PSA’s supervisory board, chaired by Thierry Peugeot, on Sunday fired chairman and CEO Christian Streiff, appointing steelmaker Corus’ CEO Philippe Varin in his place from 1 June.

Peugeot said in a statement: “Given the extraordinary difficulties currently faced by the automotive industry, the supervisory board decided unanimously that a change in the senior leadership position was necessary. I am confident that under the leadership of Philippe Varin, the group will be able, with all the teams, to unlock its potential.

“Varin will begin familiarising himself with the activities of the group from 15 April 2009. Until he officially starts in June, Roland Vardanega, member of the managing board, will act as interim chairman.

Prior to joining Corus, Varin spent a number of years at Pechiney.

He joined Corus as chief executive in April 2003 and rapidly turned around the loss-making company before successfully orchestrating the merger with Tata Steel in March 2007 as a way for the business to participate in the consolidation of the steel industry.

He was asked to stay with the business in order to complete the integration of the company into the new group.

Meanwhile, Streiff defended his record at the French carmaker.

He told Reuters his policies had allowed the PSA group to be “well equipped to face the crisis.” He cited a cost-cutting plan, significant inventory reductions and the launch of several new models.

“The economic and financial community hailed these results. Thus I cannot understand the board’s decision,” he said.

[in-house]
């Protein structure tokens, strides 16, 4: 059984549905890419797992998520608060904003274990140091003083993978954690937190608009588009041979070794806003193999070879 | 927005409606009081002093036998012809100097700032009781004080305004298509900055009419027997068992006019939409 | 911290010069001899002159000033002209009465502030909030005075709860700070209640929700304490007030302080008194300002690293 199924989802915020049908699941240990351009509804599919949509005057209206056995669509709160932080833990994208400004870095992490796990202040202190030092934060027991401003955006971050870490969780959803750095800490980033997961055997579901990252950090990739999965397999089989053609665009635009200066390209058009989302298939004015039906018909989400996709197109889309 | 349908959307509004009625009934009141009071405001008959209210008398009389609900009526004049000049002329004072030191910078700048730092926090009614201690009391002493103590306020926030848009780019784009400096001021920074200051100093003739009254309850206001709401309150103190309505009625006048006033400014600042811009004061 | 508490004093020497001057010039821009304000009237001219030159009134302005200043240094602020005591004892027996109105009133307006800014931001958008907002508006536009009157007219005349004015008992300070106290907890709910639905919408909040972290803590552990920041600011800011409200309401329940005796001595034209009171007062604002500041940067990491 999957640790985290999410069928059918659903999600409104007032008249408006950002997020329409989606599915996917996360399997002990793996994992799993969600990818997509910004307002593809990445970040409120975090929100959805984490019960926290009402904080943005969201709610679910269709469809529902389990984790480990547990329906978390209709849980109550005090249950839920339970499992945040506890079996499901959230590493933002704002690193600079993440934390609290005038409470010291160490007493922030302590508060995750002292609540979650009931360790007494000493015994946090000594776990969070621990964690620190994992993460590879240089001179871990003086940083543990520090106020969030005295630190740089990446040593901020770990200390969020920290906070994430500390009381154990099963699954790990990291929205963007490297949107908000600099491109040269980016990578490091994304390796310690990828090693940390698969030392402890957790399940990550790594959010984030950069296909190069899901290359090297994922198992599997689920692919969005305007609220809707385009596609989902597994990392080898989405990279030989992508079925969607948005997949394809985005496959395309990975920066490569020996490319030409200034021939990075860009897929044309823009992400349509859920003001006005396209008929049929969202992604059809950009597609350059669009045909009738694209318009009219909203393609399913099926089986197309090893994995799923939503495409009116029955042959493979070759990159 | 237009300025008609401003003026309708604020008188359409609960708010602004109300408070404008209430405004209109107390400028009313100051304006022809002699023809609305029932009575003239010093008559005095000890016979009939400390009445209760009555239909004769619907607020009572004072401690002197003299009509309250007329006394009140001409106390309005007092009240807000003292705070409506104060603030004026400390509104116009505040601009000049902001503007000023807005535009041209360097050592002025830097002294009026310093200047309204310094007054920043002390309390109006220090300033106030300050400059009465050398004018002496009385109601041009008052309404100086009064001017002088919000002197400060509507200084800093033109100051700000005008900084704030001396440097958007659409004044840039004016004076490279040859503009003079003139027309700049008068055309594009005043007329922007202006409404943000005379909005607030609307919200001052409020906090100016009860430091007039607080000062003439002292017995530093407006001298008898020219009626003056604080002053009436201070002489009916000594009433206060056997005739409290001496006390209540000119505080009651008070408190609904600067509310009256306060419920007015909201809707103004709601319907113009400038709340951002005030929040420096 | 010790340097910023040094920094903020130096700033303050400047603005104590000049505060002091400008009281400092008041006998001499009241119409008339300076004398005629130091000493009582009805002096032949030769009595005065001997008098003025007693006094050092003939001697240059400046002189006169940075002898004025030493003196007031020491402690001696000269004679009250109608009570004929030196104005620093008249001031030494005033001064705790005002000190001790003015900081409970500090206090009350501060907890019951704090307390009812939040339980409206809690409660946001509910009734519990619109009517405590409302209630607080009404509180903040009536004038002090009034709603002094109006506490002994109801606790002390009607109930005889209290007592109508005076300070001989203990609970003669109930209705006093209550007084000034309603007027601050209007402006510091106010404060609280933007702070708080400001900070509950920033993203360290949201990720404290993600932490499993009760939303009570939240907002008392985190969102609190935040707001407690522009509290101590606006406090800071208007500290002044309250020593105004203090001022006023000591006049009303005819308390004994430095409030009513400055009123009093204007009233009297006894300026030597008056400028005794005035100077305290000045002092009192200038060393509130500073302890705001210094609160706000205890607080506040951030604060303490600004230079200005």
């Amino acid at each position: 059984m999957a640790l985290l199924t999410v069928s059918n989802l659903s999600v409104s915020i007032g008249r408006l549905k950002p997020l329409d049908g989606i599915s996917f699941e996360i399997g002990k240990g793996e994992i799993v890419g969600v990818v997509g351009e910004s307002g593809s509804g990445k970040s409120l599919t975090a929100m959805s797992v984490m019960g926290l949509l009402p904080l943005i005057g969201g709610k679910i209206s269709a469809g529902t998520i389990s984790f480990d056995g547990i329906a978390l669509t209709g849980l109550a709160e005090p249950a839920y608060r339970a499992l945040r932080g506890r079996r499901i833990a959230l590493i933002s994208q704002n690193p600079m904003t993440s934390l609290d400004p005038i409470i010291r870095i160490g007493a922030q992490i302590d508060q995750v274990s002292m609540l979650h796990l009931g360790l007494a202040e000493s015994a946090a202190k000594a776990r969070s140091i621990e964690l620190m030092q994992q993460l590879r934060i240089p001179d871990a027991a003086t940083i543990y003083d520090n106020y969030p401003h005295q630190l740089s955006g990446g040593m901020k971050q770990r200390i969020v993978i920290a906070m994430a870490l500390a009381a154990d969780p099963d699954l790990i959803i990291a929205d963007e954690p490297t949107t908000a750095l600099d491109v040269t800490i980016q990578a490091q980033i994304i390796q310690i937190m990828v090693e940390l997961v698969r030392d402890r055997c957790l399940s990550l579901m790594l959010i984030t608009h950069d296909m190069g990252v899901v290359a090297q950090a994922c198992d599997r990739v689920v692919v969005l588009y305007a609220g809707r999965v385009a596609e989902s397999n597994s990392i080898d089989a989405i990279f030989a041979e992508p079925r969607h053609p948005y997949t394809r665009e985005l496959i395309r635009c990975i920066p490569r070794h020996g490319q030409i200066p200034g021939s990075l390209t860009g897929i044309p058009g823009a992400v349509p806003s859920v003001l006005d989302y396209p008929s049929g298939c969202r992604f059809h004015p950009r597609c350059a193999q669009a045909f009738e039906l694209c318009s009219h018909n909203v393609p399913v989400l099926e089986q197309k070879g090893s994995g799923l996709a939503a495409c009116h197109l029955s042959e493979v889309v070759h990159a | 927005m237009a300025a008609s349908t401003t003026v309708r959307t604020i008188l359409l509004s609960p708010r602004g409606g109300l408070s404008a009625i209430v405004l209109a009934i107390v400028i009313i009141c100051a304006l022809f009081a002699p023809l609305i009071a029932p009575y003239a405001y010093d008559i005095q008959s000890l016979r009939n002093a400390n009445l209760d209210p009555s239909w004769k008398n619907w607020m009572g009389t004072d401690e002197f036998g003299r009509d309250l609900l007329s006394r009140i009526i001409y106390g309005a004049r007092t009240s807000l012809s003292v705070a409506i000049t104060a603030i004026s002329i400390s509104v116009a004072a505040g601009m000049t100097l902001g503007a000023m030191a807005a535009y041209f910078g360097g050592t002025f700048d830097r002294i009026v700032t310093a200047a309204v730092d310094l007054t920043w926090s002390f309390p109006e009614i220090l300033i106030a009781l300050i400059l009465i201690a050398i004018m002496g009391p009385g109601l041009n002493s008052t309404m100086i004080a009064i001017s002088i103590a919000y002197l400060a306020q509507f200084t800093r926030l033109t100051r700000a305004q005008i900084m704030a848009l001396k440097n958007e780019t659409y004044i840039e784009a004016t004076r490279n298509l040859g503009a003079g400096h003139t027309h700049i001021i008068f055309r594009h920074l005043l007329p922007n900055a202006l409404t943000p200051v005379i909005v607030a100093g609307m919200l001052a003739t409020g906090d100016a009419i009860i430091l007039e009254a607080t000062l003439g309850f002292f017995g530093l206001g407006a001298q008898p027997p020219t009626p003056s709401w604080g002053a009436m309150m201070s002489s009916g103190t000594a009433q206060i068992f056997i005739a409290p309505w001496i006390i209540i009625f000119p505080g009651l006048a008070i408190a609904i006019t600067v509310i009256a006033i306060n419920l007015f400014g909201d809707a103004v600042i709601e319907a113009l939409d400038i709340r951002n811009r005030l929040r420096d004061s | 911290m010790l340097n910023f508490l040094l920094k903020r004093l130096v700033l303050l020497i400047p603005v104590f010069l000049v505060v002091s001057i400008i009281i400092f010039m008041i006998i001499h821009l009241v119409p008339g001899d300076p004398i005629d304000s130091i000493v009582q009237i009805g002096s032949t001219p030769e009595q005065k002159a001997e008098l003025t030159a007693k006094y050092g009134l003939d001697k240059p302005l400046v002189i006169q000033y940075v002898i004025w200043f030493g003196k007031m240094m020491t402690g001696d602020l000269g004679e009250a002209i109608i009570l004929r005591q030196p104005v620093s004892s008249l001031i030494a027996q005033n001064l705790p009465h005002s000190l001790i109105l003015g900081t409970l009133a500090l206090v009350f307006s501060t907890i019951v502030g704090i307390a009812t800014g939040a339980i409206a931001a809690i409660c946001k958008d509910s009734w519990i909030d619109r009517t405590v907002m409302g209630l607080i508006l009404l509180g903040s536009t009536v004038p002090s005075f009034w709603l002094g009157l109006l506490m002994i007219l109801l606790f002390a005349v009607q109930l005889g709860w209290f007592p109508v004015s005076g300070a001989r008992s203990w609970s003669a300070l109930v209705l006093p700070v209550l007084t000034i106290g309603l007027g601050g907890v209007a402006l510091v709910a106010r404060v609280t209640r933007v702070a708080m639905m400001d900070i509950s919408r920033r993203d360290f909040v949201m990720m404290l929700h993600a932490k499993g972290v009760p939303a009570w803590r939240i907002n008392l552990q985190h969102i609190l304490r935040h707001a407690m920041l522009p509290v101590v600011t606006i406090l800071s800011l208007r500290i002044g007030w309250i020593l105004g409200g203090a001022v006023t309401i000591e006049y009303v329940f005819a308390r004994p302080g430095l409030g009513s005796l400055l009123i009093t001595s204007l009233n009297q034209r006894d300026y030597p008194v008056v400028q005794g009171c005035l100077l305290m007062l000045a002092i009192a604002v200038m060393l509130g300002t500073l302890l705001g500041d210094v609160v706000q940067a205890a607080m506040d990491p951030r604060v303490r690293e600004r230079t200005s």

But Peugeot last month posted a EUR343m (US$460m) net loss and said it expected to stay in the red until 2010.

PSA is Europe’s second largest carmaker by sales behind Volkswagen. It has faced a string of difficulties in recent months, Reuters noted.

On 11 February, it revealed unexpected losses for 2008 after outlays of nearly EUR1bn to slash stocks of unsold cars. It said it would cut inventories and limit cash burn in 2009 as the global economic crisis ravages car sales.

France’s government has offered EUR3bn in loans to shore up PSA and Renault and billions more to their many suppliers to help them weather the storm.

Streiff, previously at aircraft maker Airbus and glassmaker Saint-Gobain, became PSA’s CEO in February 2007. He succeeded Jean-Martin Folz who retired after 10 years as head of the French carmaker.

Streiff was tasked with improving PSA’s profit margin after years of weak results.

Last May, he was hospitalised after a health incident which was never detailed. He returned to work in July and said at the time he had completely recovered.

But question marks had remained over his health and analysts, complaining that PSA’s strategy to weather the crisis was unclear, speculated that he would not be effective as CEO, the news agency noted.